IEEE 754 [1] floating point standard is the most common representation today for real numbers on computers. The IEEE has produced a Standard to define floatingpoint representation and arithmetic. Although there are other representations, it is the most common representation used for floating
point numbers. The standard brought out by the IEEE come to be known as IEEE 754. The IEEE Standard for Binary Floating Point Arithmetic (IEEE 754) is the most widely used standard for floating point computation, and is followed by many CPU and FPU implementations. The standard defines formats for representing floating point numbers including negative numbers and denormal numbers special values i.e. infinities and NANs together with a set of
floatingpoint operations that operate on these values. It also specifies four rounding modes which are round to zero, round to nearest, round to infinity and round to even
and five exceptions including when the exceptions occur, and what happens when they do occur. Dealing with fixedpoint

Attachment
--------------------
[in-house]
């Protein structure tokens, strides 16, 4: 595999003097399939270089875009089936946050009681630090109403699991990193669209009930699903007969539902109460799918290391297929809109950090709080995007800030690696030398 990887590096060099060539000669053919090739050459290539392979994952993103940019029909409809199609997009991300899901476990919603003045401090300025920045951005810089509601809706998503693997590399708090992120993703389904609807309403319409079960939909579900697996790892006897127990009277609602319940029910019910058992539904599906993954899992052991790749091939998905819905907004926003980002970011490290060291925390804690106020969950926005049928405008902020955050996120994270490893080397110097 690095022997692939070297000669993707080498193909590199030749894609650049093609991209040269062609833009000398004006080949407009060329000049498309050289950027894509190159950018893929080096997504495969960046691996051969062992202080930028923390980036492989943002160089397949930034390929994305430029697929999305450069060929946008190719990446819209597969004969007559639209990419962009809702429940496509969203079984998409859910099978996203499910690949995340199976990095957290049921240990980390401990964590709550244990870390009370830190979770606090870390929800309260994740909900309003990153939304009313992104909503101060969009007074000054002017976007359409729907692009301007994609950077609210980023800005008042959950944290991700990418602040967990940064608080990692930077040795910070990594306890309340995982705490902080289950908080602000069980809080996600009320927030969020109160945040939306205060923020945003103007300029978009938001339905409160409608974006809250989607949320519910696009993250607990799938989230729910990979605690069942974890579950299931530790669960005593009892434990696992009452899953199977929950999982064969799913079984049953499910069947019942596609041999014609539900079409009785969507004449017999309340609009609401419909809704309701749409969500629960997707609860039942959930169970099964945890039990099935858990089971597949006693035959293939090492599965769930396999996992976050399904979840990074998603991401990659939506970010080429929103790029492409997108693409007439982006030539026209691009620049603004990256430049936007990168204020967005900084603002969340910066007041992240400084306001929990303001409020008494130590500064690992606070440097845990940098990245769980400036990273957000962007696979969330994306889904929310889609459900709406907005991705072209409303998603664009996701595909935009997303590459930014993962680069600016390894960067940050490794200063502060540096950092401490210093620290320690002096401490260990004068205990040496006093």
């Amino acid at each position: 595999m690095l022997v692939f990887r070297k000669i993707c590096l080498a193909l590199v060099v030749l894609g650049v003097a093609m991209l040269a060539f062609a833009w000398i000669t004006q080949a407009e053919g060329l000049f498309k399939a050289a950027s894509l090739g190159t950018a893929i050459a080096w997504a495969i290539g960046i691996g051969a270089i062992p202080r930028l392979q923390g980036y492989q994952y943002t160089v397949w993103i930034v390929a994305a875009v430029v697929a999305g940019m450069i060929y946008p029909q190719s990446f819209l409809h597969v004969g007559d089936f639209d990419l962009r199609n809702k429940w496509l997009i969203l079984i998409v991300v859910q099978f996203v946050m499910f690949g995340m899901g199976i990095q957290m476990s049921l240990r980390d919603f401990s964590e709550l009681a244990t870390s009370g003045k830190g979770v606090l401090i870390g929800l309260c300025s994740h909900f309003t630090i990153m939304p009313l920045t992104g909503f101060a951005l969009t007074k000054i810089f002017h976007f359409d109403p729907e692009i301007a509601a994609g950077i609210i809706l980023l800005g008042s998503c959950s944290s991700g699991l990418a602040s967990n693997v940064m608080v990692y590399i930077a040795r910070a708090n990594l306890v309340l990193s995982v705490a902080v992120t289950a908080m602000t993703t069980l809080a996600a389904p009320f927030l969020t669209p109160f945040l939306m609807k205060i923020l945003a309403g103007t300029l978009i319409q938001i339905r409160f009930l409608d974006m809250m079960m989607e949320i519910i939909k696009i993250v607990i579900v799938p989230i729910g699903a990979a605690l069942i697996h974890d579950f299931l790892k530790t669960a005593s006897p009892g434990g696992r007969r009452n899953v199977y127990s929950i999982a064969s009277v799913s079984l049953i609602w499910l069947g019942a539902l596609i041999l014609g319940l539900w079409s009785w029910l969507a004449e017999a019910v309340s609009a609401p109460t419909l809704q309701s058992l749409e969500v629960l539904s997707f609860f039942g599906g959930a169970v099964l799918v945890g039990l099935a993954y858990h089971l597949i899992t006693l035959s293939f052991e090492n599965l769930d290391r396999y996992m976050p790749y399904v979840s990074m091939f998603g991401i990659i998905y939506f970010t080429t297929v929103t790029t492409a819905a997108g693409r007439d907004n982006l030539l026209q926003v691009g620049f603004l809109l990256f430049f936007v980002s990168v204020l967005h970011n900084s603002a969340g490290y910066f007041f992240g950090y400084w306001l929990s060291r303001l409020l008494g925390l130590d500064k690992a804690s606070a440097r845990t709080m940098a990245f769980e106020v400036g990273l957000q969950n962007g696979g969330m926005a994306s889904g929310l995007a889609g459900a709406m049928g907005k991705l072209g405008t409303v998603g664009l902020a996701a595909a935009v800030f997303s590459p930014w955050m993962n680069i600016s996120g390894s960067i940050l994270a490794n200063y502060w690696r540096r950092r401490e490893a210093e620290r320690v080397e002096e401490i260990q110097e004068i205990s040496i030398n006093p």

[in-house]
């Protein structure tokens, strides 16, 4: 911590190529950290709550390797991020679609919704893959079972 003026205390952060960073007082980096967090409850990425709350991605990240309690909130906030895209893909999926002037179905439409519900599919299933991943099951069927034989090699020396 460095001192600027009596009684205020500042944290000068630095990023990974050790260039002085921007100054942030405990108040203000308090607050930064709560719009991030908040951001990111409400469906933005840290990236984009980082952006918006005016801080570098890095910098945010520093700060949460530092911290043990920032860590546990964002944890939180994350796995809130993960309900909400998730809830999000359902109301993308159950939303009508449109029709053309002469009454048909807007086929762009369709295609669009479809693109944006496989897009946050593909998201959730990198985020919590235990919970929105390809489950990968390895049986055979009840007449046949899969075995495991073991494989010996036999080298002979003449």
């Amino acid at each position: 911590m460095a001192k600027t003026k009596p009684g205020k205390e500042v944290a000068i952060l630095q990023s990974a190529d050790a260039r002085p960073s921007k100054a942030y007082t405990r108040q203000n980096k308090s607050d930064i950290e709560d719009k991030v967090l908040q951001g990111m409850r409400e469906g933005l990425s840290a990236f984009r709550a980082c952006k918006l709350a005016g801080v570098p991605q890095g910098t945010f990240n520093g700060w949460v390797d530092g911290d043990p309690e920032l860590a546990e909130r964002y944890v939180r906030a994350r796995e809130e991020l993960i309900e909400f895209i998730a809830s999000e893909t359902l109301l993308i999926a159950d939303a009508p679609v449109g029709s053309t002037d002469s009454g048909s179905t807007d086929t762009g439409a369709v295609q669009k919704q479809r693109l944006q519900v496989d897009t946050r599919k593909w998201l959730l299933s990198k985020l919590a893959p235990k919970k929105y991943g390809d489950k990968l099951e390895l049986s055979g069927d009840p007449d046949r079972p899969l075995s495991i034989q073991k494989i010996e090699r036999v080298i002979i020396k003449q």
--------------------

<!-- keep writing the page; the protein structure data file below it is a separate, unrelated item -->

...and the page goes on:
arithmetic will limit the usability of a processor. If operations on numbers with
fractions (e.g. 10.2445), very small numbers (e.g. 0.000004), or very large numbers (e.g.
42.243×105) are required, then a different one representation is in order is the floating
point arithmetic. The floating point is
utilized as the binary point is not fixed, as is the case in integer (fixedpoint) arithmetic.
In order to get some of the terminology out of the way, let us discuss a simple floating point number, such as 2.42×103. The '' symbol indicates the sign component of the number, while the '242' indicate the significant digits component of the number,
and finally the '3' indicates the scale factor component of the number. It is interesting to note that the string of significant digits is technically termed the mantissa of the number, while the scale factor is appropriately called the exponent of the number. The general form of the representation is the following: